We want to make sure that you are aware that a standard personal auto policy does not cover all rental car exposures. There's a gap between a renter's responsibility under the rental contract and what an auto policy will pay. If (as is most common), damage to the rental car is covered under the auto policy's physical damage section, the insured will certainly have to pay the deductible and at least a portion of the loss-of-use charge.
Two revisions in rental-car contracts have significantly increased the renter's portion of the risk. One is an added charge for "diminution in value" whenever a rental car is repaired. The other is "before and after," a method of determining the renter's responsibility when a car is substantially damaged.
About five years ago, rental companies began holding the renter liable for a "diminution of value" charge when a rental car was damaged. This charge represents the reduction in a vehicle's market value due to its having been in an accident. When the repaired car is eventually sold, it brings a lower price.
When a renter returns a vehicle in damaged condition, he or she receives one bill for repairs and another for diminution in value.
Most auto policies cover most of the repairs, but seldom, if ever, would they cover diminution in value. This exclusion was introduced for the personal auto policy in 1999, with one for commercial auto a few years later.
There has also been extensive litigation addressing how coverage applies in the absence of an exclusion. Most courts have found policies do not cover the exposure, so the renter can expect to self-insure for diminution in value. Unfortunately, that's not the end of the story.
Diminution in value is a concern when the rental company repairs a damaged vehicle but today many cars are never repaired.
With some types of damage, liability concerns make rental companies reluctant to return a repaired car to the fleet. Instead, they simply sell the damaged car for salvage. They then charge the renter the difference between the market value on the day of rental ("before") and the amount the car brought at the salvage auction ("after").
The following language is found in the contract of a major rental car company:
"If the car is damaged, you will pay our estimated repair cost, or if, in our sole discretion, we determine to sell the car in its damaged condition, you will pay the difference between the car's retail fair market value before it was damaged and the sale proceeds."
A recent Michigan example illustrates this practice. The insured rented a Ford Freestar with an estimated market value of $26,500 and brought it back damaged. The cost of repairs, loss of use and appraisal fee totaled $7,800.
The rental company chose not to repair the vehicle but to sell it at a salvage auction, where it brought only $11,700. The renter received a bill for about $14,800, or the difference between the before and after values. The renter's auto policy paid only the estimated repair costs, leaving a balance of almost $7,000. That became the responsibility of the renter and was quite a significant self-insured retention.
"Both provisions are being added to all rental contracts," stated Jim Maher of Midwest Car Corp. The company holds a 17-city franchise for two major rental car lines. He added that since the renter has signed a legally binding contract, rental companies have no difficulty collecting.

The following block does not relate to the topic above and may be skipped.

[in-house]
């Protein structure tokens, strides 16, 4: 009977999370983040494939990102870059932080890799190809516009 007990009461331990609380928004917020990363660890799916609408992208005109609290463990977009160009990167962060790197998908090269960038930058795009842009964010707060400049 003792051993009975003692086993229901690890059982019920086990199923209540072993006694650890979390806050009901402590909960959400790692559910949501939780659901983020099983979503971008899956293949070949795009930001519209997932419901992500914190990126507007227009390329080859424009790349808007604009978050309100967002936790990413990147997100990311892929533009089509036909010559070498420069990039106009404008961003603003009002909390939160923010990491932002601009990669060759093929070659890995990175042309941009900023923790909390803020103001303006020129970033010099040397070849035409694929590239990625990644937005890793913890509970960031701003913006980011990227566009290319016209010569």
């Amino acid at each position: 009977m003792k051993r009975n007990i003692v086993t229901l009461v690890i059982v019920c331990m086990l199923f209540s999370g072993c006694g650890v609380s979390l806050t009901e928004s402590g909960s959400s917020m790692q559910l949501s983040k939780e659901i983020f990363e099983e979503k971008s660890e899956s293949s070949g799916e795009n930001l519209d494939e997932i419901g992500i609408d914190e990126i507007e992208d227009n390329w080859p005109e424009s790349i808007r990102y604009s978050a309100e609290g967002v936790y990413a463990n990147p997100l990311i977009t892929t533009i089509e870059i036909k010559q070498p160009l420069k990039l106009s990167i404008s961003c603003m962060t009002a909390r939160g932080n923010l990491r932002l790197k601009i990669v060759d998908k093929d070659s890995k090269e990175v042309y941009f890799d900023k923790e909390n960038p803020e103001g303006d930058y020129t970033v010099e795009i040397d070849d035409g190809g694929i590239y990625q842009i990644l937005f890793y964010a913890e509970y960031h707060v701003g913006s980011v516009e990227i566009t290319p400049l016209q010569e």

As these new provisions are activated, the gap between what the renter owes and what his or her insurance will pay has become too wide to ignore.
Don't look to the insurance industry. Those few companies still covering damage to a rental car under the liability section of the auto policy may be obligated to pay the entire bill.
However, when coverage is found only under the physical damage section, most insurers will not accept responsibility for the additional charges. Do not expect them to create a new coverage to address the added exposures, because these risks are not easily addressed by insurance.
Only some credit cards provide any coverage for a rental car. It's generally excess over the renter's auto policy, and payment is limited to the cost of repairs. A renter should not expect a credit card company to pay diminution in value or before-and-after charges. There's really only one place renters can obtain full coverage, and that's through the purchase of the loss damage waiver offered by the rental car companies.
Rental-car companies hold the renter responsible for all damage to the rental car, including an act of God. If a tree totals the rental car during a severe windstorm, the renter is liable.
The rental company will waive its right to hold the renter responsible if he or she pays an additional fee and abides by the terms of the waiver. This waiver, which is not insurance, can add between $15 and $30 per day to the cost of the rental.
With the waiver, the renter will not be liable for any damage to the vehicle. He or she will not be charged for repairs to the vehicle, for diminution in value, for before-and-after assessments or for loss of use. The renter can walk away from all responsibility for damage to the vehicle as long as he or she has not engaged in any prohibited use.
All rental car waivers have a clause voiding the waiver if the renter improperly operates the vehicle at the time of the accident.
Although wording varies, most waivers prohibit reckless or intoxicated use or use off paved roads. There is no coverage if an unauthorized driver uses the vehicle, so handing the keys to a valet parking attendant voids the waiver. Theft of the vehicle is not covered if the keys are left in the car or if the vehicle is unlocked.
Buying the loss damage waiver is the only way to close the significant rental car gap that now exists. A renter must weigh the benefits against the cost.
The renter who purchases the waiver should review the prohibited use provisions and avoid engaging in any activity that would void the waiver.